Currently there are 32 graduate employee unions in the United States according to the Coalition of Graduate Employee Unions (CGEU). They represent students across the United States, mainly in large public universities like Penn State. Of the 14 Universities within the Big Ten, 6 of them are unionized (Michigan State; Rutgers; University of Illinois at Urbana-Champaign; University of Iowa; University of Michigan; and University of Wisconsin at Madison).
This is not a static number, though. Just two years ago University of Connecticut graduate employees voted to unionize, and graduate employees are organizing at NYU, Columbia, The New School, Harvard, Yale University of Chicago, Syracuse University, and other universities.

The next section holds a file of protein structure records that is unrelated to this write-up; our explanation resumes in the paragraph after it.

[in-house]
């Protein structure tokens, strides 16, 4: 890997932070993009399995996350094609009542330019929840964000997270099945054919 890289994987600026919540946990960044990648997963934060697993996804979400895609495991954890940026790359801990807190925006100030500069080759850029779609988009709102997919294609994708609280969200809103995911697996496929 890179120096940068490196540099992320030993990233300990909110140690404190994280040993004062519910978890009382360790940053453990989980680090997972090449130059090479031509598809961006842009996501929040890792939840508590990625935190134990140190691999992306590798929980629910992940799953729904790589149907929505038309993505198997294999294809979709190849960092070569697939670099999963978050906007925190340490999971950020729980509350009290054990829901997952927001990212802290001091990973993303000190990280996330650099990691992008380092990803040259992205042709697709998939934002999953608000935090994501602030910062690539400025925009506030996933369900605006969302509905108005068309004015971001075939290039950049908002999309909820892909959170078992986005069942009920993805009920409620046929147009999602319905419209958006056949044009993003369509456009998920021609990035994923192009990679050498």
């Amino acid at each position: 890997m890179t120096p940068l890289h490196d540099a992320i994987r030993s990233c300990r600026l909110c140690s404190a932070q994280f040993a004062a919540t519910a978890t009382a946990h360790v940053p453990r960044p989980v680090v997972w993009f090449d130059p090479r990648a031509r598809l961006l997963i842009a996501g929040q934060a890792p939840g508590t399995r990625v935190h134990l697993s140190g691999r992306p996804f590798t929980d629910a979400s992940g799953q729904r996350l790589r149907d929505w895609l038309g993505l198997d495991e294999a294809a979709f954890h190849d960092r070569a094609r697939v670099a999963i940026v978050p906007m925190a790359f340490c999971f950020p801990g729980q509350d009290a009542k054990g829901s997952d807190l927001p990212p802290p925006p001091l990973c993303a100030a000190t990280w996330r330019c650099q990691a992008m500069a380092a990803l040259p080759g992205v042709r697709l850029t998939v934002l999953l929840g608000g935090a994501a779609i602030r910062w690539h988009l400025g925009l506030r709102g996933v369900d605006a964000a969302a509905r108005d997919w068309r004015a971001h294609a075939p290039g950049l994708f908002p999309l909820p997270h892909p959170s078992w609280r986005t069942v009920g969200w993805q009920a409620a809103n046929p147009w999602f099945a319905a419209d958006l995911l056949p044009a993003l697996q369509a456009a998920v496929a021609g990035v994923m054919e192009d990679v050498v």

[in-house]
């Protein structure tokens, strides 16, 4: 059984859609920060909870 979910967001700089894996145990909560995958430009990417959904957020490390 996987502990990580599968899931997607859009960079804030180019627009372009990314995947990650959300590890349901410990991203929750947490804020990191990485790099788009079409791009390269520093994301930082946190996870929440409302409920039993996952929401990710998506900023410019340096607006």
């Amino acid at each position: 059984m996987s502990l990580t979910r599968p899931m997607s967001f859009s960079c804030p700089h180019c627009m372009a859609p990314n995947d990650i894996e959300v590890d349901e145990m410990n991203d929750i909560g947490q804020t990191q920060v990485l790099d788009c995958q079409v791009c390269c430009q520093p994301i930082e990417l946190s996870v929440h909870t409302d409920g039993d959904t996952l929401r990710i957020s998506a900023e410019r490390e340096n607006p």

Although each union differs according to the decisions of their members, they all operate through democratic elections to select union leadership that represents the concerns of employees. Members vote on proposals for an agreement that governs the relationship between graduate employees and the university. Then representatives of the union work toward a tentative agreement with the university. Finally, graduate employees vote to decide whether to accept or reject this agreement. University of Connecticut graduate employees just accepted their first contract, which includes a 3% yearly increase in stipends over the next 3 years; waiver of a $468 infrastructure fee, and support towards other fees; reduced costs of parking permits; reimbursement for work-related travel; and maternity (6 weeks) and paternity (3 weeks) leave.